I asked that question in the fall of last year when The Fault in Our Stars finally made it onto my radar. So I have spent the past few months reading four of John Green's books and watching his vlog. (I hate myself for typing that word.) Note, NO SPOILERS IN THIS POST.

No MP.

Who is John Green and WTF is a Nerdfighter?

John Green is a famous young adult author and vlogger. He was nominated twice (winner once) for the Michael L. Printz, which is awarded to the "best book written for teens, based entirely on its literary merit".

In 2007 he started the VlogBrothers youtube channel with his brother, Hank Green. The premise was that instead of using any other communication, they would only communicate through video. Now it is so much more. It is still hosted by the brothers, but it's meant for a much larger audience and each video typically has a topic, like


Since the VlogBrothers have became famous they have also gotten a budget, so some of their videos have great animation, like this one about mass incarceration in the US, which was critiqued by fellow GTer Sailor Jupiter.


Besides their main YouTube channel they have also created others, like crashcourse where you can take a crash course in everything from Literature to World History to Chemistry taught by the brothers.

Fans of the Green brothers and their shows are called Nerdfighters.

There was some kind of controversy, right? What was that all about?

Basically, media outlets began praising John Green for his innovative YA novels. NY Times Book Reviewer AJ Jacobs wrote:

GreenLit, as I like to call it, consists of realistic stories told by a funny, self-aware teenage narrator. These novels tend to have sharp dialogue, defective authority figures, occasional boozing, unrequited crushes and one or more heartbreaking twists.


Basically, by attributing this to John Green, it's discounting that this style has been around before him by people that aren't white and male.

No, I mean the Book Con controversy

Book Con is a large event in NYC this year for those ineligible to attend Book Expo American (thank you tookiedelacreme for the correction). When they released their lineup, which included John Green, people quickly noticed that there were no POC (though there is a cat, not that it helps, it's just silly).


With the huge audience that JG has, he should speak up. As far as I can tell he has not spoken about this obvious disaster of a lineup.

Though, after a lot of backlash you will notice there are now some POC in the lineup.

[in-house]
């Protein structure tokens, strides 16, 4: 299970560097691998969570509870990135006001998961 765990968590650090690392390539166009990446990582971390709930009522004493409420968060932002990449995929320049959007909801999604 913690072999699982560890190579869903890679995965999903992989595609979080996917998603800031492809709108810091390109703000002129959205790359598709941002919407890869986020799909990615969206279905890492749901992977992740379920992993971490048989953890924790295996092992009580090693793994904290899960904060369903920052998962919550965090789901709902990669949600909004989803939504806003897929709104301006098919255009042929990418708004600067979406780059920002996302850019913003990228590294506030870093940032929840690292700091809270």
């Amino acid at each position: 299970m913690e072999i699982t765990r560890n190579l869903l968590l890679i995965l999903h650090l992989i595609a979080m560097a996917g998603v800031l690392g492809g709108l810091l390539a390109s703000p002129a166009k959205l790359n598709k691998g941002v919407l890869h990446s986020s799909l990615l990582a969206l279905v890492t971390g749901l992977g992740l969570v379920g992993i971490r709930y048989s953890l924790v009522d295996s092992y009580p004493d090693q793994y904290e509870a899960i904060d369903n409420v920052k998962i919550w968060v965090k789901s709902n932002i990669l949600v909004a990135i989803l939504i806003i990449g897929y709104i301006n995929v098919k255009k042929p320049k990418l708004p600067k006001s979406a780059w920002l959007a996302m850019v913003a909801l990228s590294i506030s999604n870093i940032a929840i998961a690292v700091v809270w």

So, do you recommend his books?


Aside from one (I'm looking at you An Abundance of Katherines) I found his books okay. I think that his books would have resonated with me MUCH more if I was in high school. Now I just don't find his characters realistic. They all seem like manic pixie dream people who are way too obsessed with metaphors. From best to worst:

The Fault in Our Stars (2012): Hazel Grace and Augustus are two teens who have cancer and fall in love. As you may suspect, the whole novel is extremely emotional. If you're the type of person likes the idea of a cancer lover story, then you will enjoy it. If not, stay away. It was entertaining enough that I read it quickly. Of course, I ugly cried a lot, but I also cry during basically everything ever. Enjoyability: 8/10


Paper Towns (2008): Q is a high school senior who has lived next to manic pixie dream girl Margo Roth Spiegelman his whole life. They were friends in childhood, but haven't hung out since. After a spur of the moment crazy night together including sneaking into Seaworld, getting bit by a (non-poisonous) snake, and shaving off Q's enemy's eyebrow, Margo runs away. Q thinks that she has left clues for him about her location, so he spends the rest of his senior year on a mission to find her through Walt Whitman and urban exploration. Enjoyability: 7/10

Looking for Alaska (2005): I was very disappointed to find that this book is *not* about some explorers discovering Alaska. Alas, it is about Miles, an unpopular high school boy who starts going to a boarding school in Alabama and falls in love with the manic pixie dream girl named Alaska (she named herself!). For years when I was young, I desperately wanted to be named Unicorn and I refuse to believe a child would choose as cool a name as Alaska. Enjoyability: 6.5/10


An Abundance of Katherines (2006): UGH. I forced myself to finish this one. It's about Colin, an unpopular (and extremely annoying) high school boy who has dated 18 girls named Katherine. After the 18th Katherine dumps him, he goes on a road trip with his best friend. They find a job in the middle of nowhere Tennessee and move in with a family there.

Colin is a prodigy and is trying to develop a mathematical equation that will graph his relationship with Katherines. He thinks that it will help him predict future relationships and will secure his place in academia. WHAT. WHAT. WHAT. Okay, my other bookish friends didn't hate this one as much as I did. I found him insufferable. Also as a math major YOU CAN FIT A CURVE A MILLION WAYS. FITTING A CURVE TO DATA THAT YOU MADE UP WILL NOT GET YOU PUBLISHED OR RESPECTED IN ANY WAY. Also your footnotes are annoying. Enjoyability: 1/10


Thoughts? Are you a nerdfighter? Do you know one?